In the game of cosmic hide-and-seek astronomers play with planets, it can be particularly difficult to locate the huge worlds in very bright, young star systems. These systems are surrounded by a disk full of gas and dust swirling around their star. If planets are forming in the disk, they're obscured by the dust, so astronomers have to get.
But there seems to be an even more obvious sign a planet may be lurking in the space mist: gigantic waterfalls of gas.
At least according to a new study published in Nature on Wednesday by a team of US researchers. Using the Atacama Large Millimeter/submillimeter Array (ALMA) in northern Chile to image the star HD 163296, which is considered young at about 4 million years old, the team closely watched how gas moved around its surrounding disk. Analyzing the flows, the astronomers found gas cascading from the upper reaches of the disk and flowing into gaps further out in space. In those gaps? Baby planets, first discovered a year ago by the very same team.
Confusing? OK, let's talk about it... with food.
If you think of the gaseous disk as a stack of three pancakes, the middle pancake is the area in which baby planets are forming. Gas, like maple syrup, seems to be leaking from the upper pancake onto the middle one wherever that formation is occurring. The astronomers were able to detect this steady flow of gas for the very first time and believe protoplanets -- young planets -- are pushing the gas around in this way.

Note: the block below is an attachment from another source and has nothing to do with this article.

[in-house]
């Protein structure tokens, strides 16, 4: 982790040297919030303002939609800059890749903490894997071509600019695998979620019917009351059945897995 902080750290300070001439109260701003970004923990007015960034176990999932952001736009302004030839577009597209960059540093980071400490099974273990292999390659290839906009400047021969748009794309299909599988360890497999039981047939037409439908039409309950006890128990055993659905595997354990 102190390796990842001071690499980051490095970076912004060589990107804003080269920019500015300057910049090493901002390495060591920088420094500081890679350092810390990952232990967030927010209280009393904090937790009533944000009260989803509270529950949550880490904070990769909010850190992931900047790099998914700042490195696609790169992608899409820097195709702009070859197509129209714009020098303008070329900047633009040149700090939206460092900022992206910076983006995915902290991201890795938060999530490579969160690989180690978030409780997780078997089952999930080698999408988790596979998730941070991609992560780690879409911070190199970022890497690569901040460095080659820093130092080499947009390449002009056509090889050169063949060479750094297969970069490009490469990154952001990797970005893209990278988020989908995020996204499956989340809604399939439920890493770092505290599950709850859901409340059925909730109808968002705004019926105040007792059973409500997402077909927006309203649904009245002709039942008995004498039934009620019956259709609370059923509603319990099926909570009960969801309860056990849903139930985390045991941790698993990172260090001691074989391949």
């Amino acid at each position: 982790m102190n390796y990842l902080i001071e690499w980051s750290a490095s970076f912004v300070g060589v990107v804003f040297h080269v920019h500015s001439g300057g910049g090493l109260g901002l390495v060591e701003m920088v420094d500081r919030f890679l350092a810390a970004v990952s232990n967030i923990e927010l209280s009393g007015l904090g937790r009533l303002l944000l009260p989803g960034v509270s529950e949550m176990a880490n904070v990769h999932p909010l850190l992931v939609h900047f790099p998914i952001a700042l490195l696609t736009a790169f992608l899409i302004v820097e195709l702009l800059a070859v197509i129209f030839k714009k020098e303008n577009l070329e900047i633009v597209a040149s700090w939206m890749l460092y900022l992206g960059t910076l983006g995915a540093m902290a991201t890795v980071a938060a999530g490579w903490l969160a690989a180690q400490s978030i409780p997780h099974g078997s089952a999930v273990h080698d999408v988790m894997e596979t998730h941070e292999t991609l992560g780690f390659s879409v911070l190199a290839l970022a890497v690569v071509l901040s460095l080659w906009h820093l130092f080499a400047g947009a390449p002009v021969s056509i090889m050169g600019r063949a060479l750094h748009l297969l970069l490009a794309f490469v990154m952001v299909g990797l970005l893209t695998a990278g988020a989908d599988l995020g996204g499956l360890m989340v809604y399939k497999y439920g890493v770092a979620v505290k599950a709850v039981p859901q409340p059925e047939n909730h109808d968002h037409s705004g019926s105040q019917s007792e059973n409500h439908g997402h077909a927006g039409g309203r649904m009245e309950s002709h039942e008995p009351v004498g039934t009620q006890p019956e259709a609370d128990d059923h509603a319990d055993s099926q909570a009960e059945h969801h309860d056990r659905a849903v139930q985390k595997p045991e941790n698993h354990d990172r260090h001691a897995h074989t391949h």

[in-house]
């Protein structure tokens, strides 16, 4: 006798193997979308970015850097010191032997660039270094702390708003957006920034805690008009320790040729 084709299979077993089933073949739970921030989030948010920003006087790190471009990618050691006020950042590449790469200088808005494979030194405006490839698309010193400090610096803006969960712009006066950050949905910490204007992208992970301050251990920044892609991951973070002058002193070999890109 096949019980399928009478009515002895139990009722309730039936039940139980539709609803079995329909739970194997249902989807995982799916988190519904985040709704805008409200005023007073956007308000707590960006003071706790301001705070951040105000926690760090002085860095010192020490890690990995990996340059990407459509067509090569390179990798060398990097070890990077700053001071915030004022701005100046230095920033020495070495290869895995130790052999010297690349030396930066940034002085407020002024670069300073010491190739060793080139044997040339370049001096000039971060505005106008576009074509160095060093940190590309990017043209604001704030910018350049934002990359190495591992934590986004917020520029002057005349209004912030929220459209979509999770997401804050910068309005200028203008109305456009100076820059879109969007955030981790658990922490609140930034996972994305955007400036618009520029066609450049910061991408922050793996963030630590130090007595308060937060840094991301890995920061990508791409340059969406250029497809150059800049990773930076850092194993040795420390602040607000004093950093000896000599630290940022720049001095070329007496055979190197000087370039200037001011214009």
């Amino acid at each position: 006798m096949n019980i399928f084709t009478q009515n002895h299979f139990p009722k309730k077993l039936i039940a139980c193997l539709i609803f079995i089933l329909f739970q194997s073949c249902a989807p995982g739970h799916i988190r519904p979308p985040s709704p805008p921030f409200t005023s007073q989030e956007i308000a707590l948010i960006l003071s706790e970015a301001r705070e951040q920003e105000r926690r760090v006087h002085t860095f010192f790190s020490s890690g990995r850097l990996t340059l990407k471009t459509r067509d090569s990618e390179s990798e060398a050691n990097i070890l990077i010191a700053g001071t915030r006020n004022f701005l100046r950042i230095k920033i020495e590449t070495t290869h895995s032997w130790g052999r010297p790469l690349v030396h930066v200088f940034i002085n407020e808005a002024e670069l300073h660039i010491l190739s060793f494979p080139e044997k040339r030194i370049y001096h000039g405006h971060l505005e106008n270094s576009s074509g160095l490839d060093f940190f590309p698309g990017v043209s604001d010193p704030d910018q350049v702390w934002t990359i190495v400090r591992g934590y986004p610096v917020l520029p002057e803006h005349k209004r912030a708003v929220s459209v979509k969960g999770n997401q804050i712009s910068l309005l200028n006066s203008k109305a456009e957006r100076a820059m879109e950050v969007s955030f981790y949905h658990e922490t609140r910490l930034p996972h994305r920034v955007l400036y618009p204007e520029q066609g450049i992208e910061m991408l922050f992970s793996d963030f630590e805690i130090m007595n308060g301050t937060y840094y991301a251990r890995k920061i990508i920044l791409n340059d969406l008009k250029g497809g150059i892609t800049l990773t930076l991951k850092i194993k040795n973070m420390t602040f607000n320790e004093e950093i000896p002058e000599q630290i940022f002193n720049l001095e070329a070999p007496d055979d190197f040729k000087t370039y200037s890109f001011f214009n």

"The patterns of these gas flows are unique and it is very likely that they can only be caused by planets," said Jaehan Bae, a co-author on the paper and astronomer at the Carnegie Institution for Science.
Bae used computer models of the disk to show how certain-sized planets would affect the gas flow. The models lined up with the observations from ALMA, helping confirm the theory three hidden, baby planets are forming in the system.
"Looking ahead, analyzing the movement of material in a disk around a young star could help us find exoplanets while they are still in their most-formative stages," Bae said.
"This could really help us understand how the architecture of a planetary system comes to be and maybe even unlock mysteries about the evolution of our own Solar System."